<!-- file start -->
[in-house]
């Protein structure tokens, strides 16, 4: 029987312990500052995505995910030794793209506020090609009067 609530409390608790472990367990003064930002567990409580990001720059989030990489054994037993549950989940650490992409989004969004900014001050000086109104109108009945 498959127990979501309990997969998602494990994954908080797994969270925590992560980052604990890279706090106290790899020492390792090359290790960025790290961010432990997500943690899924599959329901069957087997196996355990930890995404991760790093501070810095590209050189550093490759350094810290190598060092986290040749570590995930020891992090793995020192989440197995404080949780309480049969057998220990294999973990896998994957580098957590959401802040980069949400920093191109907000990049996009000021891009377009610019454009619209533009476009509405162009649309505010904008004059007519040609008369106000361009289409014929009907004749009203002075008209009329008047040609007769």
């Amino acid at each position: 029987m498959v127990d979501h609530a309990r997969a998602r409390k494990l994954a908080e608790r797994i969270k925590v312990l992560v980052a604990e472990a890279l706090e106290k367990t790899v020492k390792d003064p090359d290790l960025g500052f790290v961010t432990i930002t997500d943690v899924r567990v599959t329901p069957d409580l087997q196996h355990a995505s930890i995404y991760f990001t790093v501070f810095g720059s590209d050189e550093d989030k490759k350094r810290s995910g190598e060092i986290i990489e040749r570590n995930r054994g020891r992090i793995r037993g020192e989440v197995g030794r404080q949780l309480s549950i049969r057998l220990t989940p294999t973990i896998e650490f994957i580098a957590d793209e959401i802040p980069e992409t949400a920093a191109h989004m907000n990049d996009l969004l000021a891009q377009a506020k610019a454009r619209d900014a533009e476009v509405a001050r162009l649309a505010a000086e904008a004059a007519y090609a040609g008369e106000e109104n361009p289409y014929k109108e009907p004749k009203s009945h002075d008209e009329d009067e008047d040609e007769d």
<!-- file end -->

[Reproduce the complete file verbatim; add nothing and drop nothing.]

[in-house]
């Protein structure tokens, strides 16, 4: 029987312990500052995505995910030794793209506020090609009067 609530409390608790472990367990003064930002567990409580990001720059989030990489054994037993549950989940650490992409989004969004900014001050000086109104109108009945 498959127990979501309990997969998602494990994954908080797994969270925590992560980052604990890279706090106290790899020492390792090359290790960025790290961010432990997500943690899924599959329901069957087997196996355990930890995404991760790093501070810095590209050189550093490759350094810290190598060092986290040749570590995930020891992090793995020192989440197995404080949780309480049969057998220990294999973990896998994957580098957590959401802040980069949400920093191109907000990049996009000021891009377009610019454009619209533009476009509405162009649309505010904008004059007519040609008369106000361009289409014929009907004749009203002075008209009329008047040609007769």
């Amino acid at each position: 029987m498959v127990d979501h609530a309990r997969a998602r409390k494990l994954a908080e608790r797994i969270k925590v312990l992560v980052a604990e472990a890279l706090e106290k367990t790899v020492k390792d003064p090359d290790l960025g500052f790290v961010t432990i930002t997500d943690v899924r567990v599959t329901p069957d409580l087997q196996h355990a995505s930890i995404y991760f990001t790093v501070f810095g720059s590209d050189e550093d989030k490759k350094r810290s995910g190598e060092i986290i990489e040749r570590n995930r054994g020891r992090i793995r037993g020192e989440v197995g030794r404080q949780l309480s549950i049969r057998l220990t989940p294999t973990i896998e650490f994957i580098a957590d793209e959401i802040p980069e992409t949400a920093a191109h989004m907000n990049d996009l969004l000021a891009q377009a506020k610019a454009r619209d900014a533009e476009v509405a001050r162009l649309a505010a000086e904008a004059a007519y090609a040609g008369e106000e109104n361009p289409y014929k109108e009907p004749k009203s009945h002075d008209e009329d009067e008047d040609e007769d």